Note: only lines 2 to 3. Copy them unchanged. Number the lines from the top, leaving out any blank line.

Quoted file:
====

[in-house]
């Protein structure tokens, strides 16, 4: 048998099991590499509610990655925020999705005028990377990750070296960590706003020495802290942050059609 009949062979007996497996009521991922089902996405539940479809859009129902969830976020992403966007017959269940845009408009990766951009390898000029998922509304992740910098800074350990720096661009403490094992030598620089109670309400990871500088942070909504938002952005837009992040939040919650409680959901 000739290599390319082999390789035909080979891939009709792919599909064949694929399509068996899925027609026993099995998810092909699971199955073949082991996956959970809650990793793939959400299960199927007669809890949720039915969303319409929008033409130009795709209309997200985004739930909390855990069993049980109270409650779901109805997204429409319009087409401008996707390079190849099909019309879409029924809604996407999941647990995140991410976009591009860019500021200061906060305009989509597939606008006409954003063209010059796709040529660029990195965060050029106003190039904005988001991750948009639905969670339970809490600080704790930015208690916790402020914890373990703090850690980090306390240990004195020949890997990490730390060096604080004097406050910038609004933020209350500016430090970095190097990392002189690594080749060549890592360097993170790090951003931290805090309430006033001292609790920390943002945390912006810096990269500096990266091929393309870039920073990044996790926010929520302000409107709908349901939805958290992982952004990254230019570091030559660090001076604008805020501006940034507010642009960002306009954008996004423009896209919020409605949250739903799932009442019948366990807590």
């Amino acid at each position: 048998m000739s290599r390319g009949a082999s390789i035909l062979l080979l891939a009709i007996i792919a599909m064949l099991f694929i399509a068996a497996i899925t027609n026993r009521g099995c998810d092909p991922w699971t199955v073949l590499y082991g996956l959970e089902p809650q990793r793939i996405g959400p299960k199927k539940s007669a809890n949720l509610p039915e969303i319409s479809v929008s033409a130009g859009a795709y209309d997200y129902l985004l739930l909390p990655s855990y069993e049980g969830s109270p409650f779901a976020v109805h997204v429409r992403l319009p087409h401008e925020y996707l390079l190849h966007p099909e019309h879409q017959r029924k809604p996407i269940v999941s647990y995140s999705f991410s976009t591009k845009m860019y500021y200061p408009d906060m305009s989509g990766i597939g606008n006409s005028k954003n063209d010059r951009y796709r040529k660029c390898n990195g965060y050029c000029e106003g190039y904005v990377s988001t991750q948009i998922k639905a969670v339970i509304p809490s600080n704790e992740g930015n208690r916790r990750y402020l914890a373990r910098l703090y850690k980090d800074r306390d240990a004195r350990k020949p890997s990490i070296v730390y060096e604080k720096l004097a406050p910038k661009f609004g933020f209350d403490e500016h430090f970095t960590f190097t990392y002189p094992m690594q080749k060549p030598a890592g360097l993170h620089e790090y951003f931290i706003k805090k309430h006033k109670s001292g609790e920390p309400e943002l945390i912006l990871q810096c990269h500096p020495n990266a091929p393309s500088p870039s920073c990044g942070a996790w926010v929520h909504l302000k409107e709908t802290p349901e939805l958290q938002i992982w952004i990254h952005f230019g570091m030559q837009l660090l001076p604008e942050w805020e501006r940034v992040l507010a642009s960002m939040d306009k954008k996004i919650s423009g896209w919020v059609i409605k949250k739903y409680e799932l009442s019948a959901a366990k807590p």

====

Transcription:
């Protein structure tokens, strides 16, 4: 048998099991590499509610990655925020999705005028990377990750070296960590706003020495802290942050059609 009949062979007996497996009521991922089902996405539940479809859009129902969830976020992403966007017959269940845009408009990766951009390898000029998922509304992740910098800074350990720096661009403490094992030598620089109670309400990871500088942070909504938002952005837009992040939040919650409680959901 000739290599390319082999390789035909080979891939009709792919599909064949694929399509068996899925027609026993099995998810092909699971199955073949082991996956959970809650990793793939959400299960199927007669809890949720039915969303319409929008033409130009795709209309997200985004739930909390855990069993049980109270409650779901109805997204429409319009087409401008996707390079190849099909019309879409029924809604996407999941647990995140991410976009591009860019500021200061906060305009989509597939606008006409954003063209010059796709040529660029990195965060050029106003190039904005988001991750948009639905969670339970809490600080704790930015208690916790402020914890373990703090850690980090306390240990004195020949890997990490730390060096604080004097406050910038609004933020209350500016430090970095190097990392002189690594080749060549890592360097993170790090951003931290805090309430006033001292609790920390943002945390912006810096990269500096990266091929393309870039920073990044996790926010929520302000409107709908349901939805958290992982952004990254230019570091030559660090001076604008805020501006940034507010642009960002306009954008996004423009896209919020409605949250739903799932009442019948366990807590």
């Amino acid at each position: 048998m000739s290599r390319g009949a082999s390789i035909l062979l080979l891939a009709i007996i792919a599909m064949l099991f694929i399509a068996a497996i899925t027609n026993r009521g099995c998810d092909p991922w699971t199955v073949l590499y082991g996956l959970e089902p809650q990793r793939i996405g959400p299960k199927k539940s007669a809890n949720l509610p039915e969303i319409s479809v929008s033409a130009g859009a795709y209309d997200y129902l985004l739930l909390p990655s855990y069993e049980g969830s109270p409650f779901a976020v109805h997204v429409r992403l319009p087409h401008e925020y996707l390079l190849h966007p099909e019309h879409q017959r029924k809604p996407i269940v999941s647990y995140s999705f991410s976009t591009k845009m860019y500021y200061p408009d906060m305009s989509g990766i597939g606008n006409s005028k954003n063209d010059r951009y796709r040529k660029c390898n990195g965060y050029c000029e106003g190039y904005v990377s988001t991750q948009i998922k639905a969670v339970i509304p809490s600080n704790e992740g930015n208690r916790r990750y402020l914890a373990r910098l703090y850690k980090d800074r306390d240990a004195r350990k020949p890997s990490i070296v730390y060096e604080k720096l004097a406050p910038k661009f609004g933020f209350d403490e500016h430090f970095t960590f190097t990392y002189p094992m690594q080749k060549p030598a890592g360097l993170h620089e790090y951003f931290i706003k805090k309430h006033k109670s001292g609790e920390p309400e943002l945390i912006l990871q810096c990269h500096p020495n990266a091929p393309s500088p870039s920073c990044g942070a996790w926010v929520h909504l302000k409107e709908t802290p349901e939805l958290q938002i992982w952004i990254h952005f230019g570091m030559q837009l660090l001076p604008e942050w805020e501006r940034v992040l507010a642009s960002m939040d306009k954008k996004i919650s423009g896209w919020v059609i409605k949250k739903y409680e799932l009442s019948a959901a366990k807590p």